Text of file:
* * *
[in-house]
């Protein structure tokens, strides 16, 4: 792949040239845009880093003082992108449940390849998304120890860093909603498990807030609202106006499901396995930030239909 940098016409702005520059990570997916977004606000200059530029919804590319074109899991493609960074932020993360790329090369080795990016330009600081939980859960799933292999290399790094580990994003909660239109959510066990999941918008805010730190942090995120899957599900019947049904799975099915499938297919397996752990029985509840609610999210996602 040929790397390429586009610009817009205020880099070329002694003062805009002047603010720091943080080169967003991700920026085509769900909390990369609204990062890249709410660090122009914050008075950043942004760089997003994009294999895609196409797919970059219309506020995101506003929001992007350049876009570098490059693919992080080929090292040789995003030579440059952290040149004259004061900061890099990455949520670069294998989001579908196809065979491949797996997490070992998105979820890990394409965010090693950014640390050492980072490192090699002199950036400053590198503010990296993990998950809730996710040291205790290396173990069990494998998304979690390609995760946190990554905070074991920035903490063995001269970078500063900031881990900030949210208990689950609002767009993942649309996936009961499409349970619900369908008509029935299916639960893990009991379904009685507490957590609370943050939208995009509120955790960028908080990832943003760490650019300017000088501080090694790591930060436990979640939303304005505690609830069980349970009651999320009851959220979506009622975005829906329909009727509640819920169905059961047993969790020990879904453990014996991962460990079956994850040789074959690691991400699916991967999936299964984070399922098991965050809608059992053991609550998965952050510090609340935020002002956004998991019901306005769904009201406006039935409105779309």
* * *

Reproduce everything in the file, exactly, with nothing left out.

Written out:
[in-house]
């Protein structure tokens, strides 16, 4: 792949040239845009880093003082992108449940390849998304120890860093909603498990807030609202106006499901396995930030239909 940098016409702005520059990570997916977004606000200059530029919804590319074109899991493609960074932020993360790329090369080795990016330009600081939980859960799933292999290399790094580990994003909660239109959510066990999941918008805010730190942090995120899957599900019947049904799975099915499938297919397996752990029985509840609610999210996602 040929790397390429586009610009817009205020880099070329002694003062805009002047603010720091943080080169967003991700920026085509769900909390990369609204990062890249709410660090122009914050008075950043942004760089997003994009294999895609196409797919970059219309506020995101506003929001992007350049876009570098490059693919992080080929090292040789995003030579440059952290040149004259004061900061890099990455949520670069294998989001579908196809065979491949797996997490070992998105979820890990394409965010090693950014640390050492980072490192090699002199950036400053590198503010990296993990998950809730996710040291205790290396173990069990494998998304979690390609995760946190990554905070074991920035903490063995001269970078500063900031881990900030949210208990689950609002767009993942649309996936009961499409349970619900369908008509029935299916639960893990009991379904009685507490957590609370943050939208995009509120955790960028908080990832943003760490650019300017000088501080090694790591930060436990979640939303304005505690609830069980349970009651999320009851959220979506009622975005829906329909009727509640819920169905059961047993969790020990879904453990014996991962460990079956994850040789074959690691991400699916991967999936299964984070399922098991965050809608059992053991609550998965952050510090609340935020002002956004998991019901306005769904009201406006039935409105779309």